The left temporal lobe is claimed to be involved in language comprehension in both the classical (Wernicke, 1874) and contemporary dual-pathway models for language processing (Hickok & Poeppel, 2007, Roelofs, 2014), but the role of neuroanatomical subcomponents of this lobe in distinct facets of lexical-semantic processing has still not been fully uncovered. In the present work, we explore how the pMTG system changed in the evolution by comparing white matter dissections of humans and chimpanzees.
High resolution diffusion-weighted imaging (DWI) data for 50 healthy subjects (mean age=43.7±21.6 yrs) were acquired by Janssen et al. (in prep). Diffusion-weighted data from 29 chimpanzees (Pan troglodytes; 28 ± 17 yrs), were obtained from a data archive of scans obtained prior to the 2015 implementation of U.S. Fish and Wildlife Service and National Institutes of Health regulations governing research with chimpanzees. Access to these scans was acquired through the US-based National Chimpanzee Brain Resource.
For human participants, two binary masks were defined within the Montreal Neurological Institute (MNI) space using SPM Marsbar extraction tool and AAL anatomical atlas: pMTG and the anterior temporal lobe (ATL; both for the left hemisphere). The ATL was used as a second, potential semantic node, following the ‘hub-and-spoke’ model (Ralph, Jefferies, Patterson, & Rogers, 2016). The pMTG mask was defined by restricting the middle temporal gyrus to its portion located posteriorly to the central sulcus (y=-18, Turken & Dronkers, 2011). The ATL mask was obtained by joining 5 parts: middle and superior temporal poles and the anterior portions of the inferior, middle and superior temporal gyri (terminating at y=-17, thus not overlapping with pMTG). Subsequently, the masks were transferred to each individual’s diffusion space and their corresponding white matter connections were calculated using a probabilistic approach (FSL probtrackx). All individual results were then warped to the MNI space and two unified outputs were calculated for the whole sample: the normalized mean, thresholded at 99% of the robust range, and the overlap of normalized and thresholded individual tractograms. In chimpanzees, masks were manually drawn to correspond to human cortical areas using homologous sulcal and gyral landmarks in chimpanzees, using recent sulcal/gyral maps for this species (Falk et al., 2018). All remaining steps were kept the same.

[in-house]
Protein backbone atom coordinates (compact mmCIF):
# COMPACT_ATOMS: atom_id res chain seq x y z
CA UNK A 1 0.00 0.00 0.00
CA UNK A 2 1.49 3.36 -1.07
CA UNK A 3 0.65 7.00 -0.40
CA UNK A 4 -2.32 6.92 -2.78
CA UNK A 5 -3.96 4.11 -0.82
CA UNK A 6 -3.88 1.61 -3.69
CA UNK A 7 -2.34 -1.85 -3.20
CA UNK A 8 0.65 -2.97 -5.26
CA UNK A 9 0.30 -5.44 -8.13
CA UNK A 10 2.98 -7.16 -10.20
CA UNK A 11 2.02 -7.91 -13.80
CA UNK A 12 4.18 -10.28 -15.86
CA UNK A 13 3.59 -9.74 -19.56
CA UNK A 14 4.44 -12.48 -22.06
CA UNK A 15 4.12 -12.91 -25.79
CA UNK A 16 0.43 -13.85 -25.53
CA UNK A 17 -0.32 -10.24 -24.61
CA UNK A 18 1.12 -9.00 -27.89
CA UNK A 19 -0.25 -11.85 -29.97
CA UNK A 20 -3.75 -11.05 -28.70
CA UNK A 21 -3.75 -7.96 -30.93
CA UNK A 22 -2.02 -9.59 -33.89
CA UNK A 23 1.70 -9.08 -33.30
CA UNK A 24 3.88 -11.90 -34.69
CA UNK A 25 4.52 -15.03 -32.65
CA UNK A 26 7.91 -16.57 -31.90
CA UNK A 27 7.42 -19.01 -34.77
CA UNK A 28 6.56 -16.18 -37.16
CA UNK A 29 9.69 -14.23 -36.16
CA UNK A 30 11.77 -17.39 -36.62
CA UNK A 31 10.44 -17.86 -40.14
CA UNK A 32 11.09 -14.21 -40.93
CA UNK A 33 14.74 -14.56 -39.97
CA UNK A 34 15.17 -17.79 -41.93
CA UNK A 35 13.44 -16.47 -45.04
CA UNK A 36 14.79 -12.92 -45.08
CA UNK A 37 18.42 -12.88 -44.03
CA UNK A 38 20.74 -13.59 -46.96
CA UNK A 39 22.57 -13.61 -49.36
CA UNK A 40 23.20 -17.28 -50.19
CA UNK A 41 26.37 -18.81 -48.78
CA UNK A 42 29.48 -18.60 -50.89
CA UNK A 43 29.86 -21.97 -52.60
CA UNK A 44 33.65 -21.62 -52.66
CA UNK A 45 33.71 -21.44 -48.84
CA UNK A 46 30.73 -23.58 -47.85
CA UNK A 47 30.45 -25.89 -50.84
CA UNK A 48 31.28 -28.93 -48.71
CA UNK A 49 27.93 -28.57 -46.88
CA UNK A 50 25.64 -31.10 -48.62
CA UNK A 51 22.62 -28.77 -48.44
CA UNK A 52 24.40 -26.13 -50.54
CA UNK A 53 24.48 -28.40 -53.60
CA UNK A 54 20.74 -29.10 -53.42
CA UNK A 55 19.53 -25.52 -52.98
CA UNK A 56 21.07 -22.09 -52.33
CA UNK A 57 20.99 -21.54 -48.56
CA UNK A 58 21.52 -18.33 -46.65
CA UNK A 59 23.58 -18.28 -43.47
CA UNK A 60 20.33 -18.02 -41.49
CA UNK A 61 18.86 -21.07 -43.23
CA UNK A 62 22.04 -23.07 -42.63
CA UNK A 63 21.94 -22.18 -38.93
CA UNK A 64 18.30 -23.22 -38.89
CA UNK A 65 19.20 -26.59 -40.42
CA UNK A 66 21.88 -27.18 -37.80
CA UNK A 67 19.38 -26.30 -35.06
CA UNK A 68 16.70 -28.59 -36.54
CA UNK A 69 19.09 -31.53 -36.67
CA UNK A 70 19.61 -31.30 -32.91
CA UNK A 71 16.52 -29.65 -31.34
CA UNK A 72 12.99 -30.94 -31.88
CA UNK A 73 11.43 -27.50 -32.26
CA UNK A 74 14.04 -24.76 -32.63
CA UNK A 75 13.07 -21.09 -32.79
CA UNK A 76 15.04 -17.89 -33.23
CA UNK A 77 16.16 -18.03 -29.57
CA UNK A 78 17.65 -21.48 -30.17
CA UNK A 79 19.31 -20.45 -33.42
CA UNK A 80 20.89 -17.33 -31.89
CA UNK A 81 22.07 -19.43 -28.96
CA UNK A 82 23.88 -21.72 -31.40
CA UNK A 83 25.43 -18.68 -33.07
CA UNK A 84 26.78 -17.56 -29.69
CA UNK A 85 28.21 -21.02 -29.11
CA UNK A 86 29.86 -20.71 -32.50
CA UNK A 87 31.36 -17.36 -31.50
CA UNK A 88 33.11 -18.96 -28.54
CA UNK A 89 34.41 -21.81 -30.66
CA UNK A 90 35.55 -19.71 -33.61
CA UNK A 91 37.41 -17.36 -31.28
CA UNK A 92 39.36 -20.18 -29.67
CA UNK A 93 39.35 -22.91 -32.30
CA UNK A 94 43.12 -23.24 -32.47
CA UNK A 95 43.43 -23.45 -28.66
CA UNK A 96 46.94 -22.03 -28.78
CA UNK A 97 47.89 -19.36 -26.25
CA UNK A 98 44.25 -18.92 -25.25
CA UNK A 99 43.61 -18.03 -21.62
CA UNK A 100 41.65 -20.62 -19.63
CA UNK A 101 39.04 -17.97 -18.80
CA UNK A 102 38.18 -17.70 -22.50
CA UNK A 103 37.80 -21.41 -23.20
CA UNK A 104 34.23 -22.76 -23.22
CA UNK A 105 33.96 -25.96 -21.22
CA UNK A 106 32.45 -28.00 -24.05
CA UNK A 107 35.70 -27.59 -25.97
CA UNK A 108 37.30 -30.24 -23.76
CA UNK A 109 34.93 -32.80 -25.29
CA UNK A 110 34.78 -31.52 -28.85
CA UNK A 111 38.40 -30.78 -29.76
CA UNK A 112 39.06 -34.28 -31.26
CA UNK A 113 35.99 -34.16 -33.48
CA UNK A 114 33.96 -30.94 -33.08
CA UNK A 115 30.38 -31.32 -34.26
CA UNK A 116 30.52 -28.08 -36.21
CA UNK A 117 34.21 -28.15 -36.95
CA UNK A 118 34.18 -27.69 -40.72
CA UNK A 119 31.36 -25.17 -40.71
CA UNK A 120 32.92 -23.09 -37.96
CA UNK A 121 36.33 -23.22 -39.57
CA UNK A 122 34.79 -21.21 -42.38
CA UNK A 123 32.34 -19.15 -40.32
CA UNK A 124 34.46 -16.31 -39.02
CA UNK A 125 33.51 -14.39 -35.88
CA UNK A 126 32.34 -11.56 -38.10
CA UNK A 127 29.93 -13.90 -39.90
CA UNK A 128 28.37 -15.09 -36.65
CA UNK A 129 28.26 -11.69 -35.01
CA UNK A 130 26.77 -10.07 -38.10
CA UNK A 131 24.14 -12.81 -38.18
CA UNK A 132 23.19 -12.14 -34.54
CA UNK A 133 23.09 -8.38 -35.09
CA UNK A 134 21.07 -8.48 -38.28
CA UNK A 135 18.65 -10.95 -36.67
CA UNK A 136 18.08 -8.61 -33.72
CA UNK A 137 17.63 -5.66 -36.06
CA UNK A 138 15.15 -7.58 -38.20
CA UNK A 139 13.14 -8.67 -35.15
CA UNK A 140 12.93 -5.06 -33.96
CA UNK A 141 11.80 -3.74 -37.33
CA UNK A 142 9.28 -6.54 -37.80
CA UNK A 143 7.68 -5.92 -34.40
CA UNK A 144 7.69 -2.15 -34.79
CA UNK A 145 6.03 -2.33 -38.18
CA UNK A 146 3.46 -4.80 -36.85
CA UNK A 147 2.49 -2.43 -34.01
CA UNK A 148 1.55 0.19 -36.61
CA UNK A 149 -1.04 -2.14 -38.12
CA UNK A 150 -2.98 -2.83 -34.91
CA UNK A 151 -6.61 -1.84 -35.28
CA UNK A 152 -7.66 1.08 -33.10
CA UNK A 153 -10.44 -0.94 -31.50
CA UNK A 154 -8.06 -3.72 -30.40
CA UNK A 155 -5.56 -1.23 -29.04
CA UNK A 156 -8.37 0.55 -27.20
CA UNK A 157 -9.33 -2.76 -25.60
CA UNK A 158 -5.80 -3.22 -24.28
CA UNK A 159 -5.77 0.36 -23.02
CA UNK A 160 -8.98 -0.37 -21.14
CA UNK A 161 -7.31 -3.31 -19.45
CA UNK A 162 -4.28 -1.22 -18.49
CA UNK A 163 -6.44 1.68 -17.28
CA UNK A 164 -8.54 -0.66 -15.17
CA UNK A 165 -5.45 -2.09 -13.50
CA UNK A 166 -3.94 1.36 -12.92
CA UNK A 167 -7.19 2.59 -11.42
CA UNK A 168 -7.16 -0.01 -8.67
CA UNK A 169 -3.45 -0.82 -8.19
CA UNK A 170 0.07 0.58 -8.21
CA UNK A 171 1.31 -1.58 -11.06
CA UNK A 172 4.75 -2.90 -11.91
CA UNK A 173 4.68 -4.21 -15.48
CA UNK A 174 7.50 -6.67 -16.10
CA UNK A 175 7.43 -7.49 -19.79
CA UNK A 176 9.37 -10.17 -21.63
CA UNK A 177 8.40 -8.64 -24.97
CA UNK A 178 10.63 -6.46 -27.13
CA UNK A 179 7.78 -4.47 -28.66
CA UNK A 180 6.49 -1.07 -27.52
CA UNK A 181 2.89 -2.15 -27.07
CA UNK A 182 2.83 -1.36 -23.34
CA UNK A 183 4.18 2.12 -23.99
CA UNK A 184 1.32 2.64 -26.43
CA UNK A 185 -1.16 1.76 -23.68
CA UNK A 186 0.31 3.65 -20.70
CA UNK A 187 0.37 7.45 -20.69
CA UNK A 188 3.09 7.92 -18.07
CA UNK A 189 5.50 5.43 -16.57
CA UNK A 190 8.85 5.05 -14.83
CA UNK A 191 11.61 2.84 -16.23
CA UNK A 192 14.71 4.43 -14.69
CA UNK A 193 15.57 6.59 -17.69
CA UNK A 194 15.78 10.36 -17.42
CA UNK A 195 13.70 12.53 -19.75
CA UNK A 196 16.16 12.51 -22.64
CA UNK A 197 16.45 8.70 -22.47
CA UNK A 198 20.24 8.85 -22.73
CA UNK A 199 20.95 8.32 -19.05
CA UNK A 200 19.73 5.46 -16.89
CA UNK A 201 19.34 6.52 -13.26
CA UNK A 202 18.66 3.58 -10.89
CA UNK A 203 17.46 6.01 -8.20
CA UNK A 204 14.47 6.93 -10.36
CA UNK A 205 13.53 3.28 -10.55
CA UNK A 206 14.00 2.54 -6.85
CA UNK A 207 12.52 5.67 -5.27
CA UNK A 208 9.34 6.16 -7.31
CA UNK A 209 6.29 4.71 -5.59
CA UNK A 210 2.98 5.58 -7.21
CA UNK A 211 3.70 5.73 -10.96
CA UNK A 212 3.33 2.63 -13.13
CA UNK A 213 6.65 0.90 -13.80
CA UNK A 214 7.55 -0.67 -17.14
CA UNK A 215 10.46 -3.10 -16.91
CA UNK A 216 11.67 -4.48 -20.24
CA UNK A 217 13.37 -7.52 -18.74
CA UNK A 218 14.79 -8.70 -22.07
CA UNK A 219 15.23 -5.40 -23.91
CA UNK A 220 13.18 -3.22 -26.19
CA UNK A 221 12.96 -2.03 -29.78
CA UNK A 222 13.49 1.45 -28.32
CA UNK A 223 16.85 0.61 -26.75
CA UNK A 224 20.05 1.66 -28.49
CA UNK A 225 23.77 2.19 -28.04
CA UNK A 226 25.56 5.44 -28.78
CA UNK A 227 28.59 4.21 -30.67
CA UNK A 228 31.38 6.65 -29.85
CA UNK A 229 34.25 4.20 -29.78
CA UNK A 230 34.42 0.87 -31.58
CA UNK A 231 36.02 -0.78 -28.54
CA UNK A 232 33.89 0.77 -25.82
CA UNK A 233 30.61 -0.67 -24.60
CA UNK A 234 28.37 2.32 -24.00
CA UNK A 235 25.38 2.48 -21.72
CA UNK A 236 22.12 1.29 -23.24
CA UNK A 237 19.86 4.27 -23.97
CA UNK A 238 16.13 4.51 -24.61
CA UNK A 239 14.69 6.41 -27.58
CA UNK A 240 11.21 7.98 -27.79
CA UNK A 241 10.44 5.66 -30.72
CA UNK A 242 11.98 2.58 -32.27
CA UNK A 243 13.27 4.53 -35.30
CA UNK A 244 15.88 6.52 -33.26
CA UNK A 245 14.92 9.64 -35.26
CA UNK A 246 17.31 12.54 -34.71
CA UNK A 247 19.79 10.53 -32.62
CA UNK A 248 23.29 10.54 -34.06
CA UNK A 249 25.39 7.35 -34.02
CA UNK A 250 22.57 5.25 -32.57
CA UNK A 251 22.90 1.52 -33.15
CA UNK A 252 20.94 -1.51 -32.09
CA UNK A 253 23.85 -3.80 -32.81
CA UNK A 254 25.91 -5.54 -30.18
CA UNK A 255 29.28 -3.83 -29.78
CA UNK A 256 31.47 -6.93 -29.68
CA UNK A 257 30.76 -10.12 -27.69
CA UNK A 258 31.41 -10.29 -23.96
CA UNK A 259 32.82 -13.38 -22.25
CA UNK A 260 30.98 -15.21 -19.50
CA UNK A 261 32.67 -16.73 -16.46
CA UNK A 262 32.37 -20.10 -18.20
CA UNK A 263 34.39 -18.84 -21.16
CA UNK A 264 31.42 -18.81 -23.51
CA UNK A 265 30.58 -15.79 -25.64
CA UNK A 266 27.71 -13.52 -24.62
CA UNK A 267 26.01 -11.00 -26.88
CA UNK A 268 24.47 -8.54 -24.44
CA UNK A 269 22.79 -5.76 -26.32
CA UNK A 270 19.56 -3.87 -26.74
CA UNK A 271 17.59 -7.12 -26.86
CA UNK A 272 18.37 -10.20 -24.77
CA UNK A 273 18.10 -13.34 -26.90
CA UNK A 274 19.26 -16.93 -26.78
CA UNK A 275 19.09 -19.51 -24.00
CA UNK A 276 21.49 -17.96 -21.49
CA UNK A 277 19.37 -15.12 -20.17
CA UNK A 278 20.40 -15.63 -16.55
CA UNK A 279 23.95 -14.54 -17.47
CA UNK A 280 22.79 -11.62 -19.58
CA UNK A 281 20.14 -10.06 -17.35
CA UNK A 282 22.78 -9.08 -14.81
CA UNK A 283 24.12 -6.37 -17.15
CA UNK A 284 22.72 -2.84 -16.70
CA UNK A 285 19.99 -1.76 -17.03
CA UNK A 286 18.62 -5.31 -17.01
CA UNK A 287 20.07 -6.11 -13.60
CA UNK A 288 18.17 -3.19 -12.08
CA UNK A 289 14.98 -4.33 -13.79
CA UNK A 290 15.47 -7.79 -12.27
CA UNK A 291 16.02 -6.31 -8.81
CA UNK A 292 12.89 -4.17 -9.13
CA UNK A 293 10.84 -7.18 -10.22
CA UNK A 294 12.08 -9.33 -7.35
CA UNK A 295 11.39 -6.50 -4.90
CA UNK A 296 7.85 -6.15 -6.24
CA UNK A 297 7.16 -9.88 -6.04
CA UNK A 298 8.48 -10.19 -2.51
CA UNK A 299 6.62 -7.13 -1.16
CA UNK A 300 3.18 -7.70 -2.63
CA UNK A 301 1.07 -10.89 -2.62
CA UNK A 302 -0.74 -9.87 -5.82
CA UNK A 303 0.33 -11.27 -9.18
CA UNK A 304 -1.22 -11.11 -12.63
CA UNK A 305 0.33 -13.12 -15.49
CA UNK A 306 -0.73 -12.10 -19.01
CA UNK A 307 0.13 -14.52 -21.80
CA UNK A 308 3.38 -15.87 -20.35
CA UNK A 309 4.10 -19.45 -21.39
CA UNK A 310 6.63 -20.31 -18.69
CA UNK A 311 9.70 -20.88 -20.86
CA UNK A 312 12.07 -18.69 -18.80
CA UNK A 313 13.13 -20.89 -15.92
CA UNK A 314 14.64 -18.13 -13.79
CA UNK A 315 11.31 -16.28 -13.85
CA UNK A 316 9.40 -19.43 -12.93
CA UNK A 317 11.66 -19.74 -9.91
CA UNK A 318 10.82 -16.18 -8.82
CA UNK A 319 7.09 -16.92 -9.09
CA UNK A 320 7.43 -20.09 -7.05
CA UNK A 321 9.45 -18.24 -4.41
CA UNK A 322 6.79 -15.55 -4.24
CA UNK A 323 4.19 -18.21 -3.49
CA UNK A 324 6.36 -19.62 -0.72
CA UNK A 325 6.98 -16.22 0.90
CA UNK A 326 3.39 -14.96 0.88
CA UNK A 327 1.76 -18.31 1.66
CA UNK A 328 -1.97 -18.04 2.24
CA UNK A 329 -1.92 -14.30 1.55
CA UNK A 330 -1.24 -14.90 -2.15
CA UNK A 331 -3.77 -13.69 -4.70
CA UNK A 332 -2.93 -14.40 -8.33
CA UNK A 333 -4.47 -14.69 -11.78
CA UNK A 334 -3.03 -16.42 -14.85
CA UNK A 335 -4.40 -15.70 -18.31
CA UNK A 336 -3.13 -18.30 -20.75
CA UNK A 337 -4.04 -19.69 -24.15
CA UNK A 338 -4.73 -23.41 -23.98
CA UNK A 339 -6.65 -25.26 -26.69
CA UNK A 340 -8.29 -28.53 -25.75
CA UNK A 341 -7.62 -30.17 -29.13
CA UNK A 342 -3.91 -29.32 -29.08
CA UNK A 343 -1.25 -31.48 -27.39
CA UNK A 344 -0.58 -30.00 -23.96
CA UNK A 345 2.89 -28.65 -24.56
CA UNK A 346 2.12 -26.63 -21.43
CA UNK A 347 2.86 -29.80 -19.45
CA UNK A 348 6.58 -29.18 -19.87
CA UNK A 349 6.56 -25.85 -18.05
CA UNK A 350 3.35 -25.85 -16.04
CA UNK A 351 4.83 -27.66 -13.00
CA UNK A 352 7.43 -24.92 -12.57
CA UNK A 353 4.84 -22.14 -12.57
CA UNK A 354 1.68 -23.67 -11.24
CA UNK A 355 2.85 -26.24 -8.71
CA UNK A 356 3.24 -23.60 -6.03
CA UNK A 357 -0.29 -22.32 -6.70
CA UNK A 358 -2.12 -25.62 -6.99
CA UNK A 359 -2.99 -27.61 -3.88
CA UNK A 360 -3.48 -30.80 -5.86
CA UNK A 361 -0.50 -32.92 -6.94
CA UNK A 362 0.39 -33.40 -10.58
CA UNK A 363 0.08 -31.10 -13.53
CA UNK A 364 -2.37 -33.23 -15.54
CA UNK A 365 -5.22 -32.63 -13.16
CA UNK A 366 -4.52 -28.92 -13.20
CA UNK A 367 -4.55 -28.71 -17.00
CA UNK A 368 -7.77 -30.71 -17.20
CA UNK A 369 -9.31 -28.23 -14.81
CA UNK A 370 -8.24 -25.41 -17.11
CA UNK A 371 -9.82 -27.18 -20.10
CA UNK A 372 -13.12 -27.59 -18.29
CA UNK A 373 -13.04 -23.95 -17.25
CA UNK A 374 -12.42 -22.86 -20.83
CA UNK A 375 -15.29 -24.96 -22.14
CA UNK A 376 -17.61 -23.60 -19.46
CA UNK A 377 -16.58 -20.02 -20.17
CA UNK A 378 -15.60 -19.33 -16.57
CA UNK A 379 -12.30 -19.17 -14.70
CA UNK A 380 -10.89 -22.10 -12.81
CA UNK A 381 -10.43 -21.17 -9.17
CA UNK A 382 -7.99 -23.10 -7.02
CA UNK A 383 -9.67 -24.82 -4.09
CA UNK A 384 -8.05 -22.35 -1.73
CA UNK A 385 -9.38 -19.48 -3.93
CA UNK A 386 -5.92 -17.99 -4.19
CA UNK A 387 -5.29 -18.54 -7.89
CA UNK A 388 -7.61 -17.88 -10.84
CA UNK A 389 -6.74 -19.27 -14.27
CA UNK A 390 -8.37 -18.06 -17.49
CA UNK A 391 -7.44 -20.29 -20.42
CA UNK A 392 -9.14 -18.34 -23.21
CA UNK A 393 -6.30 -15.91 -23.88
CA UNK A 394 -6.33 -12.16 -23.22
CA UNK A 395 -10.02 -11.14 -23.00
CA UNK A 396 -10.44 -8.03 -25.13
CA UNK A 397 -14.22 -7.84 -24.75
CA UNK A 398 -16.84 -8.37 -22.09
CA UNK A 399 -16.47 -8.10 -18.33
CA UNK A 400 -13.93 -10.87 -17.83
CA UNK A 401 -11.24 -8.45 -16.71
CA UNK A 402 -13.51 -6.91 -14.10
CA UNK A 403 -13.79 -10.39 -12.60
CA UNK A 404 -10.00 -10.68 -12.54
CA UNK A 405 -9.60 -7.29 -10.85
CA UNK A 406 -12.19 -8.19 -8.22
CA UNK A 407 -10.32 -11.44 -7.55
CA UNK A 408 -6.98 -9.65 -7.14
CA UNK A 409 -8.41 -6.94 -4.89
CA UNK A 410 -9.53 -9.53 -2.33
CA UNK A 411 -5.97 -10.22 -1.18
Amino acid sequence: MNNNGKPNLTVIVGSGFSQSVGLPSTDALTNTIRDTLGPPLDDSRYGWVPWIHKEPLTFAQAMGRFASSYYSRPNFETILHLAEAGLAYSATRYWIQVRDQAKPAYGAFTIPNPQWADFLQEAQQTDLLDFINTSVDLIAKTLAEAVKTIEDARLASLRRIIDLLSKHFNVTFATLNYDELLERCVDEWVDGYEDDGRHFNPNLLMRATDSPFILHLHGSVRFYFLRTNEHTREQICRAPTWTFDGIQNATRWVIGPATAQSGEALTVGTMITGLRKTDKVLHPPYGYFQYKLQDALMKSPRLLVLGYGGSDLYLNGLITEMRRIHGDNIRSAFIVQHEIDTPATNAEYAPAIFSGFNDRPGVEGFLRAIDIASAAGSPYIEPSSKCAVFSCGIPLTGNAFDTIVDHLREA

Visual inspection of the results revealed an extensive ventral system of white matter pathways (including IFOF) originating from the left ATL seed in both humans and chimpanzees. Importantly, the maps did not substantially differ between the two species. In humans, the probabilistic tracking from pMTG showed that the ventral white-matter system extends to both the right hemisphere via the tapetum and to the dorsal pathways for language via the connection between the posterior superior temporal sulcus and the inferior parietal lobe. In chimpanzees, this circuitry was similar with regard to the interhemispheric connections, but connectivity to the dorsal stream was less robust than in humans. Formal quantification of these (dis)similarities is currently ongoing.
Our results on the pMTG-related white-matter connections in humans confirmed the previous findings by Turken and Dronkers (2011). Furthermore, we extended the examination of these connections to another species, potentially confirming the uniqueness of the expansion towards the dorsal language stream in humans. Interestingly, the circuitry related to the ATL seed is similar between humans and chimpanzees, in both cases showing a connection with the IFOF. Together with the recent evidence on IFOF involvement in processing and integration of visual information for basic communication acts in vervet monkeys (Sarubbo et al., 2019), our results suggest that while the ATL/IFOF system may play a crucial role in conceptualization, it is the pMTG white matter circuitry that connects the ventral stream to the network related to phonological processing.
These findings also have important clinical implications. Our results add new evidence in support of the claim that the pMTG is a crucial node serving as a lexical interface. This implies that this region should be handled with particular caution in surgeries for removal of brain tumors or epileptic foci, and it could be key in understanding language recovery following brain injury.